There are two major types of interfaces when it comes to productivity software – Graphical User Interface (GUI) and Command Line Interface (CLI). In a GUI every action you do has a on screen visual element which you can interact with. The best example for this is Microsoft Office. Literally every thing you do in office has a dialog, menu or button somewhere. The other extreme is commandline interface, where everything you do is or part of a command/function. Even thought there is a lot of debate about which one is better and a trememdous amount of personal preference (I am a commandline guy through and through), I have to admit that both have their advantages and disadvantages.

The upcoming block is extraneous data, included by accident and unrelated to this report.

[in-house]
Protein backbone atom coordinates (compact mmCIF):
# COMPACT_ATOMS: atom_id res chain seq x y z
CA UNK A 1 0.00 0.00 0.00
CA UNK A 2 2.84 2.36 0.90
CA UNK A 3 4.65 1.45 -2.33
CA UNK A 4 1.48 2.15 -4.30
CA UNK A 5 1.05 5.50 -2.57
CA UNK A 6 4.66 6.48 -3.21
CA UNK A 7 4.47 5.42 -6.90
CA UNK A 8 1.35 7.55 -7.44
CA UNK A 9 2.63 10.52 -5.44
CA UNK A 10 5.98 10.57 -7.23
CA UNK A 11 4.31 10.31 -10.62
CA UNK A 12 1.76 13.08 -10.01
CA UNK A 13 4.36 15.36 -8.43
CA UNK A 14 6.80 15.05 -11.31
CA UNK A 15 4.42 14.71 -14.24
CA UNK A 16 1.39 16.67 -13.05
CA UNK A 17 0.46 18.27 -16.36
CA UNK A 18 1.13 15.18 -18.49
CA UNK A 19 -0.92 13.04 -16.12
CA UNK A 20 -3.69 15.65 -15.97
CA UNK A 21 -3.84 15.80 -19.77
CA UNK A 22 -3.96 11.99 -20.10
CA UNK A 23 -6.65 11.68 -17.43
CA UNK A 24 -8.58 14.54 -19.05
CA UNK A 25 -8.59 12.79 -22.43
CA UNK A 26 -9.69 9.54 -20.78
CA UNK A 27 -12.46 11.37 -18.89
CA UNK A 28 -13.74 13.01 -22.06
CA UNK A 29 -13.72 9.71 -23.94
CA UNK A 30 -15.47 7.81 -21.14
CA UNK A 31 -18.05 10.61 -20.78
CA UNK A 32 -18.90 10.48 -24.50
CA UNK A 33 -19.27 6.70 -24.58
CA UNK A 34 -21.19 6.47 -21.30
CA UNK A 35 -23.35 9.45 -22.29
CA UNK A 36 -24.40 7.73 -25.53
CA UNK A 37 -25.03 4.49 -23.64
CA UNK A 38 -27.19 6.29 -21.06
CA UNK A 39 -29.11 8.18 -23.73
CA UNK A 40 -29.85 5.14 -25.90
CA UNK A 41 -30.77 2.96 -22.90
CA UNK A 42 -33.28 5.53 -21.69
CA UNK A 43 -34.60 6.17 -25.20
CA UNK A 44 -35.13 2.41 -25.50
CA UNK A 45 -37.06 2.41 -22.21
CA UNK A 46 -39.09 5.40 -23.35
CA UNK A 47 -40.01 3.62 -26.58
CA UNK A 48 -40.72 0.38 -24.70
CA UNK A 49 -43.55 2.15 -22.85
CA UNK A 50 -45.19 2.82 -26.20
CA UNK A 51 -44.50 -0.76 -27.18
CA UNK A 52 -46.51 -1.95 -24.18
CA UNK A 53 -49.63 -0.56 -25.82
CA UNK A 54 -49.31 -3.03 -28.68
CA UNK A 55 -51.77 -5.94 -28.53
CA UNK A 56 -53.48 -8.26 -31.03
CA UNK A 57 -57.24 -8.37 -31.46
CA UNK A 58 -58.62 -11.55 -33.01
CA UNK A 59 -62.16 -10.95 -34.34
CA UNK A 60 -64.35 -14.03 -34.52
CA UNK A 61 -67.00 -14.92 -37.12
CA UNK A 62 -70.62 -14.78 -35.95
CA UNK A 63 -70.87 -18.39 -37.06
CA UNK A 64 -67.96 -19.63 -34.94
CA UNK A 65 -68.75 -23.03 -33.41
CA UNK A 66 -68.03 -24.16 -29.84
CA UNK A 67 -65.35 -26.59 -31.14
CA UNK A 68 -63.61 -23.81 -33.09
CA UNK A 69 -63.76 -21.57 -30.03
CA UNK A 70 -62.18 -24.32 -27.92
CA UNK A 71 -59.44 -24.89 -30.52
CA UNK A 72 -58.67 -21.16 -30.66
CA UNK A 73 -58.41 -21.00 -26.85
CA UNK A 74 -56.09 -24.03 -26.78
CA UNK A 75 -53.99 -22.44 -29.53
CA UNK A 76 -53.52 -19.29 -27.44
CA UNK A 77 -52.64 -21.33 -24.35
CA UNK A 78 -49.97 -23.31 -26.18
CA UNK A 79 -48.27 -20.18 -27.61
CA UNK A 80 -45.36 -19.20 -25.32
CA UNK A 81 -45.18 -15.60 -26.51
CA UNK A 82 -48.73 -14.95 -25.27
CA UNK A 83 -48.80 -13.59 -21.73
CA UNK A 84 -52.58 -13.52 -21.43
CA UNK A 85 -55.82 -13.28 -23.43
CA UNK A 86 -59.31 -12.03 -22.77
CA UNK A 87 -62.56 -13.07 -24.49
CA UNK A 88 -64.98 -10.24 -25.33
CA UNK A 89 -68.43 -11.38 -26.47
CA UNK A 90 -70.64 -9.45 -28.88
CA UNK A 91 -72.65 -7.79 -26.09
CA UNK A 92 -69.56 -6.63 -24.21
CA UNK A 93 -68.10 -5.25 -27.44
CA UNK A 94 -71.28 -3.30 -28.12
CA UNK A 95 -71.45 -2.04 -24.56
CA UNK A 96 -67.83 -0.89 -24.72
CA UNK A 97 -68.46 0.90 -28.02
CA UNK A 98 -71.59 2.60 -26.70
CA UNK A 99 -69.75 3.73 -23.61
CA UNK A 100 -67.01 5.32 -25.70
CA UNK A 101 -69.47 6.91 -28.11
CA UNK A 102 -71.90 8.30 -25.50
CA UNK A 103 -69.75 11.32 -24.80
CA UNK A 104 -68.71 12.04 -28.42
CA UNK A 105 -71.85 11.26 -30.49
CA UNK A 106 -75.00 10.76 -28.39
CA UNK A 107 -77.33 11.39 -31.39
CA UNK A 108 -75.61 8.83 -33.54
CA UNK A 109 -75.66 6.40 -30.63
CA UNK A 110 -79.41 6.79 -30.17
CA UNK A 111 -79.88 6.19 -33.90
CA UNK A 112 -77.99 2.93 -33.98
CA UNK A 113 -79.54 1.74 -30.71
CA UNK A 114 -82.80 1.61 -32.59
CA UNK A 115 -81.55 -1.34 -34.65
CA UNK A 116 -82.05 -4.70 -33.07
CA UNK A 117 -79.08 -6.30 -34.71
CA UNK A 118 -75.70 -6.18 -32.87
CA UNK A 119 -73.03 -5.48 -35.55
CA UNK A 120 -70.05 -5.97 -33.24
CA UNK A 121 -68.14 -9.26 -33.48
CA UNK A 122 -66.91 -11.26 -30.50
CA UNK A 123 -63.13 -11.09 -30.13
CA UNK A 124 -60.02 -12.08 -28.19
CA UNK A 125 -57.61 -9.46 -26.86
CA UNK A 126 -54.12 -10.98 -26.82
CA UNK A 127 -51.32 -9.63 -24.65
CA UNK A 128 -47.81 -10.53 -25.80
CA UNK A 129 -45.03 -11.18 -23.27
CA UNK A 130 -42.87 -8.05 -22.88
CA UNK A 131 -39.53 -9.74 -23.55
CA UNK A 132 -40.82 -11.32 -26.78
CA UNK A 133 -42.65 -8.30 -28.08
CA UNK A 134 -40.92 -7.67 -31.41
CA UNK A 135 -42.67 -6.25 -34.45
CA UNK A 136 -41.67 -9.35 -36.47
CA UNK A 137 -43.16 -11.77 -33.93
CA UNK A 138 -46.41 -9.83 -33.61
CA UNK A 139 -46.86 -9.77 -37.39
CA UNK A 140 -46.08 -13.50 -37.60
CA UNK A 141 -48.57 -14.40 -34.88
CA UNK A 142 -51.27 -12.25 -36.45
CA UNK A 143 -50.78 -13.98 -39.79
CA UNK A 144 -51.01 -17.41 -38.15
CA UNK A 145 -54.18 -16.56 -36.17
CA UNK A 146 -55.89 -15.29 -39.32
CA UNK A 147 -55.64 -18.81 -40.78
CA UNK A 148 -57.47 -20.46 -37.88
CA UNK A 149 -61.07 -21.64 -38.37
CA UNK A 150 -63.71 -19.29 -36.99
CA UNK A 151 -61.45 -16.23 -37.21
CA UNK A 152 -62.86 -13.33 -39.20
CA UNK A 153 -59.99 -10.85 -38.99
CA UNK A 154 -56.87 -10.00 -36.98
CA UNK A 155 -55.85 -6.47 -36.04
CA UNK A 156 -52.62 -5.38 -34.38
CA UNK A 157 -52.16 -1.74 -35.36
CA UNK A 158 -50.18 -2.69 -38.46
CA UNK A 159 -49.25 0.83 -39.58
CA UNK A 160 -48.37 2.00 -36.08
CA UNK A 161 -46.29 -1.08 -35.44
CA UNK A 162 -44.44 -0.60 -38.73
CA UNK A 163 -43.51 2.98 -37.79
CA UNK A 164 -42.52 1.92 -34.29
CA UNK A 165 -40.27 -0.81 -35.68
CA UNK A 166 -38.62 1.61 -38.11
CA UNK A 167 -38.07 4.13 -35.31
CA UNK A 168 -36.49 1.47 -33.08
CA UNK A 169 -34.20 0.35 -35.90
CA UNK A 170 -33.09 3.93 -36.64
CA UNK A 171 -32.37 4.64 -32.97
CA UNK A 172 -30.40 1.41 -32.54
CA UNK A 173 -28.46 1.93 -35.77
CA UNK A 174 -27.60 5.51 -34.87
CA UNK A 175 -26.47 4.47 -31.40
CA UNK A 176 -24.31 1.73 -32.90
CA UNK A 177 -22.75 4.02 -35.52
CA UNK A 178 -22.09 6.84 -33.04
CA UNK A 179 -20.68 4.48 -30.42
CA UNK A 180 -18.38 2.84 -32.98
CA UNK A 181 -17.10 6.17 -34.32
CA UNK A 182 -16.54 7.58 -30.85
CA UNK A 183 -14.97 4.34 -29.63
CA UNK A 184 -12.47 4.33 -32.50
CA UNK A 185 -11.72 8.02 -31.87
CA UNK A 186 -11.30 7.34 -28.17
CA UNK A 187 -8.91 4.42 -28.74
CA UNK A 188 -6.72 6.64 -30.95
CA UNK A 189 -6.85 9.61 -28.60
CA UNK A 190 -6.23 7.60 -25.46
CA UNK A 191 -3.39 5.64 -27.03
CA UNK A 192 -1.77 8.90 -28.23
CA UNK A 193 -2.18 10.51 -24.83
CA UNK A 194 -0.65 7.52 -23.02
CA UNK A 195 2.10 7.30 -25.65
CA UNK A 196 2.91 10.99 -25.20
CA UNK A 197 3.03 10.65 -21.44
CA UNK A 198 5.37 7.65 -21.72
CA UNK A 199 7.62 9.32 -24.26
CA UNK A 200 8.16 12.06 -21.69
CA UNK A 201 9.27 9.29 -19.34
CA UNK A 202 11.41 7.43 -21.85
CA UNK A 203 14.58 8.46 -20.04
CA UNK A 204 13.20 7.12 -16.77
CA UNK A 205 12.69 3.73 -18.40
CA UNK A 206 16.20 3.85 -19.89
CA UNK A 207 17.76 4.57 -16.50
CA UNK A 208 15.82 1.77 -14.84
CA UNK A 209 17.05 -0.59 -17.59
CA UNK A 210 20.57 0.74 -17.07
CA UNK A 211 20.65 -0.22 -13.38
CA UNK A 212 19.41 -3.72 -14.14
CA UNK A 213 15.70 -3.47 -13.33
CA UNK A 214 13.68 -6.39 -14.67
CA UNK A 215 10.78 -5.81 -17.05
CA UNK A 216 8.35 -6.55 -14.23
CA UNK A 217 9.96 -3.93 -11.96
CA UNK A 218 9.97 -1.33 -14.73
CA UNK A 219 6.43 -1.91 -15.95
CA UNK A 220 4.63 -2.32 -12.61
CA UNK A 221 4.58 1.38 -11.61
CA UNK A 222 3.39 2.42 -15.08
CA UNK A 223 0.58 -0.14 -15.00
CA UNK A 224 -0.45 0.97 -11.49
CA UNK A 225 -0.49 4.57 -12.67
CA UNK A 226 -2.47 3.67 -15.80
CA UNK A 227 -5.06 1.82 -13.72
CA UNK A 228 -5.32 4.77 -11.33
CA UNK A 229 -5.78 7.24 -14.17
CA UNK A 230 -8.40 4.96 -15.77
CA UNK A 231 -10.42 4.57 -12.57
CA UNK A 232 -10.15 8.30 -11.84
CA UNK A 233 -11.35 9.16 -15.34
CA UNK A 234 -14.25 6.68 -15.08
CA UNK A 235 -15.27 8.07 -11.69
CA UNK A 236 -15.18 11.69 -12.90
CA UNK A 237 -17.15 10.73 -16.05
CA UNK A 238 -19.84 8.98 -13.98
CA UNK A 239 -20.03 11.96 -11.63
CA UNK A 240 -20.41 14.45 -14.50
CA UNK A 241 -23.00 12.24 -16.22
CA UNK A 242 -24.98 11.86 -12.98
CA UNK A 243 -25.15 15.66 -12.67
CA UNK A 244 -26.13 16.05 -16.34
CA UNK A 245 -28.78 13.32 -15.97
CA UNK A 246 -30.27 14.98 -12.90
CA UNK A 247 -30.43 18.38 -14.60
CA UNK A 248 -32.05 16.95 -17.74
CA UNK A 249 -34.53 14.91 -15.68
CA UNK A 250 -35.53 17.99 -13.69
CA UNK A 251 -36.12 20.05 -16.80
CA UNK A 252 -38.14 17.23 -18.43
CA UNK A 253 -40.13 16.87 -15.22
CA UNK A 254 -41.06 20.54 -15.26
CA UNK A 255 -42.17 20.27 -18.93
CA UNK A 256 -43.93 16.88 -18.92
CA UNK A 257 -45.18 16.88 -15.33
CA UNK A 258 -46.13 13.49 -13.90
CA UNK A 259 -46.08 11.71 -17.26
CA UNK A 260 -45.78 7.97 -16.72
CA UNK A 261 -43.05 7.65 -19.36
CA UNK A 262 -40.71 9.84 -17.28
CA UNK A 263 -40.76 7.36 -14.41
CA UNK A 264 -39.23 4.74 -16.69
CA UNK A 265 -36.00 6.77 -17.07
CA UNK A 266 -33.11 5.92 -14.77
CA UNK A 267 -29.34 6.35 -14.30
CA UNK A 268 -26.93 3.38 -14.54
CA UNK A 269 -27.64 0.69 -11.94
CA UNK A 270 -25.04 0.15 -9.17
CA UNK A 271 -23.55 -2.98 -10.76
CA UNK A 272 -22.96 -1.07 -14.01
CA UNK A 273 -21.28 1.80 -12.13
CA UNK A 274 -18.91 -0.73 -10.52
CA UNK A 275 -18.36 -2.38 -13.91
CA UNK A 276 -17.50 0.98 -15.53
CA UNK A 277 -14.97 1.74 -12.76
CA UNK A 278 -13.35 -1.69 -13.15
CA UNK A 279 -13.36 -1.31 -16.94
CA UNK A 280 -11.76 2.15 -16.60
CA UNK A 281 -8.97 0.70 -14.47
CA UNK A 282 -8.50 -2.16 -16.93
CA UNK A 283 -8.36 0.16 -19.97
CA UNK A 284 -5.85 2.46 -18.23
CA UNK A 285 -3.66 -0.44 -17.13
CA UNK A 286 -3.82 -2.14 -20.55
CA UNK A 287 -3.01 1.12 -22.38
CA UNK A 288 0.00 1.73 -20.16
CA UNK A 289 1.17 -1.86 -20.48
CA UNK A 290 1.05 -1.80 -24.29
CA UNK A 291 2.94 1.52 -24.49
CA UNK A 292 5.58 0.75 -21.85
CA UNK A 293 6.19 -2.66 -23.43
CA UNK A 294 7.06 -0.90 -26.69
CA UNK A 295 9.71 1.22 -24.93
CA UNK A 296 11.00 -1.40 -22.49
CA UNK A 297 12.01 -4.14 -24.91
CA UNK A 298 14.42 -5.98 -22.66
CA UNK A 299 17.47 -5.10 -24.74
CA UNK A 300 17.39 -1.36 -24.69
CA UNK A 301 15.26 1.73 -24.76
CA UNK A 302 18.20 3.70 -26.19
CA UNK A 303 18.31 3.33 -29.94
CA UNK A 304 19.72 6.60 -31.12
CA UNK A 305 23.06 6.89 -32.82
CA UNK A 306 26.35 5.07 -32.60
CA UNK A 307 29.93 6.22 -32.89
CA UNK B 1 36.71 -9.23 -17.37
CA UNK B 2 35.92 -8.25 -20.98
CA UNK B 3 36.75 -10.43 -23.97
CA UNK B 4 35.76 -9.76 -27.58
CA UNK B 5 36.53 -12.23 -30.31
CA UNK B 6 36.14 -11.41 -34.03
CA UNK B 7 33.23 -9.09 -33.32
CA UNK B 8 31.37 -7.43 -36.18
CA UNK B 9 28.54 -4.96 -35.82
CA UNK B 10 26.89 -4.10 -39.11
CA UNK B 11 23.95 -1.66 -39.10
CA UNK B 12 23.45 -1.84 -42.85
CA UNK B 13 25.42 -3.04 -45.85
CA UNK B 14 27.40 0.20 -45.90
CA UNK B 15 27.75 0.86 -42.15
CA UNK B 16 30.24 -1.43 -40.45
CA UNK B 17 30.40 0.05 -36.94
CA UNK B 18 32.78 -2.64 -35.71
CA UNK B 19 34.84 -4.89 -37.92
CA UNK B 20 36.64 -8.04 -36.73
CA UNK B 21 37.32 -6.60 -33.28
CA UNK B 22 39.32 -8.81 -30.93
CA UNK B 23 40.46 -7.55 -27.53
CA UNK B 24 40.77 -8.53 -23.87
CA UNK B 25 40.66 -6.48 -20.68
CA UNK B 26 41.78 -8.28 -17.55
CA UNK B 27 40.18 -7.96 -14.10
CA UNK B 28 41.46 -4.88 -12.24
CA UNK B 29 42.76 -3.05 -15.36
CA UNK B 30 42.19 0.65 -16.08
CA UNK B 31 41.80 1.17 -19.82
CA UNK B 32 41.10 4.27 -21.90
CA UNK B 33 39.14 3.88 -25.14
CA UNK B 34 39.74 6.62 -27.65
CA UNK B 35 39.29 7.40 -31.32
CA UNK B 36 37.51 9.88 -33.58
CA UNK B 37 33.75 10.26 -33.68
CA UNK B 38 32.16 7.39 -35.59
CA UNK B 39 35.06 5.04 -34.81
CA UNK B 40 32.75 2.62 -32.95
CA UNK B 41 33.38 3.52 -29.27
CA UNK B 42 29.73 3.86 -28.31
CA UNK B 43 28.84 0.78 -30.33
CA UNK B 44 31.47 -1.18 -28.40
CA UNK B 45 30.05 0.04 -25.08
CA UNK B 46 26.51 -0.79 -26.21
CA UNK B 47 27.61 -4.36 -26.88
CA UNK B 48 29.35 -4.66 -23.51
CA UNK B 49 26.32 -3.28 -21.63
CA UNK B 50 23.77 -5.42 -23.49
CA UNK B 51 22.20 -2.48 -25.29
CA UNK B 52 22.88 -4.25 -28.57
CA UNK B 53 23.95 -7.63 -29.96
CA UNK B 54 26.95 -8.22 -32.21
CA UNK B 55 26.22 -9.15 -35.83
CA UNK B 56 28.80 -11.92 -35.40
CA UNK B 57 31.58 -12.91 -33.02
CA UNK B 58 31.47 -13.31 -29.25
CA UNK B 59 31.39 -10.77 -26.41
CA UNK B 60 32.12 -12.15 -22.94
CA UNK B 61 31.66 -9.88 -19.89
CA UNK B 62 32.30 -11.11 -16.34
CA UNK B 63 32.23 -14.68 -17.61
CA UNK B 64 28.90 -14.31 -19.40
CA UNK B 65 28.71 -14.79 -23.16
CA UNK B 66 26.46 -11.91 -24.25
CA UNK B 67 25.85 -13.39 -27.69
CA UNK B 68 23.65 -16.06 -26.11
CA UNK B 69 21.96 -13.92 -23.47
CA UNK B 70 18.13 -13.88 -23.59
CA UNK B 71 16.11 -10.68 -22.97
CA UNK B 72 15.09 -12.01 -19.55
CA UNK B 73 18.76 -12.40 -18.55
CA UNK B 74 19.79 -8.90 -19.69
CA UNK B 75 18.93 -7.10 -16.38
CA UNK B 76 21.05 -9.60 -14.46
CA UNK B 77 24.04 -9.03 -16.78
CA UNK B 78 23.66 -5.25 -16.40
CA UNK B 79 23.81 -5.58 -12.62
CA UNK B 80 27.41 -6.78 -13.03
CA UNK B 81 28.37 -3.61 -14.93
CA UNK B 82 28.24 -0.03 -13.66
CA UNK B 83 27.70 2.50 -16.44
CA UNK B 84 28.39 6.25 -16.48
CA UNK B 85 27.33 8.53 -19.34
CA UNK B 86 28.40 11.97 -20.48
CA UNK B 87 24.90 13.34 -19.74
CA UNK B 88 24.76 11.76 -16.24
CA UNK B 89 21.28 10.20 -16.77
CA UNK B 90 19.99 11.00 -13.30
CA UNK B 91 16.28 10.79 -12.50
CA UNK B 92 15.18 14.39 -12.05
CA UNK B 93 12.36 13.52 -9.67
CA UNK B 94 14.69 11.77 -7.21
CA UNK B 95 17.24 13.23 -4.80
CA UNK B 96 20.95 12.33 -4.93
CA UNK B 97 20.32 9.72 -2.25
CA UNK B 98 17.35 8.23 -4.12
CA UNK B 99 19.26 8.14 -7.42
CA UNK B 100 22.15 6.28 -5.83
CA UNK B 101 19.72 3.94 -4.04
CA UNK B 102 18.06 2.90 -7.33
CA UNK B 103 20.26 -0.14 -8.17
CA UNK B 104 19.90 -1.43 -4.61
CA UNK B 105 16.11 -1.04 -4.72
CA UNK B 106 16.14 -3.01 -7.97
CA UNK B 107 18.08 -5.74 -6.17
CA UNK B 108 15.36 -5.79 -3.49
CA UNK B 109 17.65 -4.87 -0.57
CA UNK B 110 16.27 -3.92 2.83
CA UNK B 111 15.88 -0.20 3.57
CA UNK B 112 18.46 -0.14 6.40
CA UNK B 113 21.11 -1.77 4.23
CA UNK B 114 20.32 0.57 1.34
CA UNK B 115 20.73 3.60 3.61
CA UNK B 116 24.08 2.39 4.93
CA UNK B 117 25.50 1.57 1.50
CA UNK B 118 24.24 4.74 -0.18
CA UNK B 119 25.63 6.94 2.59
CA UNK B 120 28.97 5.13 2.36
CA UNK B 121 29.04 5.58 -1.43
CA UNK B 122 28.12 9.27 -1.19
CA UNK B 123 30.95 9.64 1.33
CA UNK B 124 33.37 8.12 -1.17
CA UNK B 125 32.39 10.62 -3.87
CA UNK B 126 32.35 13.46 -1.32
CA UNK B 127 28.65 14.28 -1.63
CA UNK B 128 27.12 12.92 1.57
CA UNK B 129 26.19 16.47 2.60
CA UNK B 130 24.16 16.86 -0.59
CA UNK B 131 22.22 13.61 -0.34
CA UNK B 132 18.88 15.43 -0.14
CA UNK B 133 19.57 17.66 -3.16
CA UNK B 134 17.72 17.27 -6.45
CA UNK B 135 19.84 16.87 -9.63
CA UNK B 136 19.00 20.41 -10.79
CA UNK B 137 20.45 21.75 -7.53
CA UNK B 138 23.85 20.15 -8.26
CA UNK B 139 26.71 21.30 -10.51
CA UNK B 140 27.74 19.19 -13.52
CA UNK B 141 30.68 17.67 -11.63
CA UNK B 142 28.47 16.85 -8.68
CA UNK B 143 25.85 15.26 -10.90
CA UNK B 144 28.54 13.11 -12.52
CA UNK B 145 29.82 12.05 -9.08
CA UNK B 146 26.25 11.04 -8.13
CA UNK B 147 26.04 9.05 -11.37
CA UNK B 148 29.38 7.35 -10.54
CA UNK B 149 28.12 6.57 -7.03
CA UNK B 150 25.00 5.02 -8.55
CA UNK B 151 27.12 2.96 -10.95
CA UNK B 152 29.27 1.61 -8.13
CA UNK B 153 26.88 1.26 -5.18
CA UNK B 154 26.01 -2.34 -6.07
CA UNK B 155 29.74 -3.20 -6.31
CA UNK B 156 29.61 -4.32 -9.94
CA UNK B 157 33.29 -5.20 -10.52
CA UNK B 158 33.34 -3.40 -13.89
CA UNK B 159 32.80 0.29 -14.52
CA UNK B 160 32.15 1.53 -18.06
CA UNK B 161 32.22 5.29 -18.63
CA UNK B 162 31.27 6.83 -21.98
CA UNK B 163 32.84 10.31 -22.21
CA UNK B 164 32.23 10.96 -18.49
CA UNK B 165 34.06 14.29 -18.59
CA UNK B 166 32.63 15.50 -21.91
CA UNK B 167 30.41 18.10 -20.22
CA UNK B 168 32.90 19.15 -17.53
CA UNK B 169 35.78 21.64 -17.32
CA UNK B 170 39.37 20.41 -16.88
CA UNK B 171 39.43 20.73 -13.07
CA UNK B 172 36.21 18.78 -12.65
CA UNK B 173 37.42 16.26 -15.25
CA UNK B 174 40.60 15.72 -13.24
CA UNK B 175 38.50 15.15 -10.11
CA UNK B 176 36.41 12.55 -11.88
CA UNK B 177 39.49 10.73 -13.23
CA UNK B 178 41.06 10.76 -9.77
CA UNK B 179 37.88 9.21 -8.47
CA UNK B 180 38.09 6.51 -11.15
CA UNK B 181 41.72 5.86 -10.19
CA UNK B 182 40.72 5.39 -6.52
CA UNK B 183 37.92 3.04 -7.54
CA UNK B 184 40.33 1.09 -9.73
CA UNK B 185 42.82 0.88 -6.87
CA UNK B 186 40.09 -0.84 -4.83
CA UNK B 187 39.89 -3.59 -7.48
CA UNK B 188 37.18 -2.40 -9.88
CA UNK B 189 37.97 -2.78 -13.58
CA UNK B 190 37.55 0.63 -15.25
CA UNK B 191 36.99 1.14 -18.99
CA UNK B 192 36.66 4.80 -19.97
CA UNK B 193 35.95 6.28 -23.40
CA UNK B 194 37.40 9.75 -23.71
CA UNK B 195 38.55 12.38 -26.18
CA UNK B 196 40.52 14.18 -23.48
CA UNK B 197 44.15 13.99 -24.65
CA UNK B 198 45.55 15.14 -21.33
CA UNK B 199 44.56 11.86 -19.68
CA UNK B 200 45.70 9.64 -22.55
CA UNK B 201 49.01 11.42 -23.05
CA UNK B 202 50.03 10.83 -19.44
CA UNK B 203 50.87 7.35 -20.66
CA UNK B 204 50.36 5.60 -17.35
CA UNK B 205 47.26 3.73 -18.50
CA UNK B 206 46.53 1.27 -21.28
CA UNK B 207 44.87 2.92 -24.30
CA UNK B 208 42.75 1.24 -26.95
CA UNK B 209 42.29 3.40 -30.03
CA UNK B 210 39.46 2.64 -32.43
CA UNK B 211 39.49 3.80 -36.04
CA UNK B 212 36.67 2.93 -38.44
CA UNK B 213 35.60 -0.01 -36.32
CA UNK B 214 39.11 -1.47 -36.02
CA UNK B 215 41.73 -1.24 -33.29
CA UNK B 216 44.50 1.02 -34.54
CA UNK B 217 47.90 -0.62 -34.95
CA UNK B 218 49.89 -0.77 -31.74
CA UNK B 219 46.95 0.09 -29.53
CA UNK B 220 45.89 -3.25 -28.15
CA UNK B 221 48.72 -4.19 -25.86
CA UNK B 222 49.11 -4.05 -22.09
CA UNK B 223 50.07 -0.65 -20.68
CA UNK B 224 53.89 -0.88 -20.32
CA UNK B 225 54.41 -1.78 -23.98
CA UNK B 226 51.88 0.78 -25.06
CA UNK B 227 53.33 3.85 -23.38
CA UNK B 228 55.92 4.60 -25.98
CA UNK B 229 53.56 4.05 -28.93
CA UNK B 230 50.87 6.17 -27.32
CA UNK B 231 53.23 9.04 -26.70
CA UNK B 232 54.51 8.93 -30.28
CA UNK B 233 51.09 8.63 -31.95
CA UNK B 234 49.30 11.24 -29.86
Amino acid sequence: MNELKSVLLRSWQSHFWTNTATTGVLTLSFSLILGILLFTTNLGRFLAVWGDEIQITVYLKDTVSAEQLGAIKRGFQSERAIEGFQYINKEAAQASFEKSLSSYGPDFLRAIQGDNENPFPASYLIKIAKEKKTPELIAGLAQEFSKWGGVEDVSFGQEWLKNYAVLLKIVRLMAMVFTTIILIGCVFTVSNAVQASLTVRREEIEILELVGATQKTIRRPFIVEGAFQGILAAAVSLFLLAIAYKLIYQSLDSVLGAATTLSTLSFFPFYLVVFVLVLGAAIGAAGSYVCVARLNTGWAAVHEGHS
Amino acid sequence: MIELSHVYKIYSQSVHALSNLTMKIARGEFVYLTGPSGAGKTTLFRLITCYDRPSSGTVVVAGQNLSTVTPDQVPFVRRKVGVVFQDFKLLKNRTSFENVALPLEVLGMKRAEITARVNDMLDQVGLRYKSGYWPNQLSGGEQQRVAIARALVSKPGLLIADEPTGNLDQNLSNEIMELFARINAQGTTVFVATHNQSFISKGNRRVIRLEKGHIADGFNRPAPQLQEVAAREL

GUI – is easy to learn, incredibly hard to master, simple things can be done quickly but repetitive complex tasks cause problems and finally handles spatial or graphical information well but struggles with factual information. For example, Microsoft Word is easy to learn, anybody can pick up within an hour but word “experts” are hard to come by. Typing a simple letter in Word is terribly easy but complex such as making customised labels for 200 items are truly horrifying. Drawing things, moving features which have 2/3 dimensions to them is very clear but logic such as if-then-else, concepts such as routines, functions, recursion are alomst impossible. I still haven’t seen any visual/GUI programming thing that is worth using, I think after certain level of abstract concepts cannot be visualised with GUI. Commandline is complete oppsosite of this, it can do complex, abstract, repetitive tasks very easily but struggles with anything that has spatial element to it. eg. graphic design, CAD etc are extremely hard without GUI. It has a huge value for a poweruser but has no ease of use.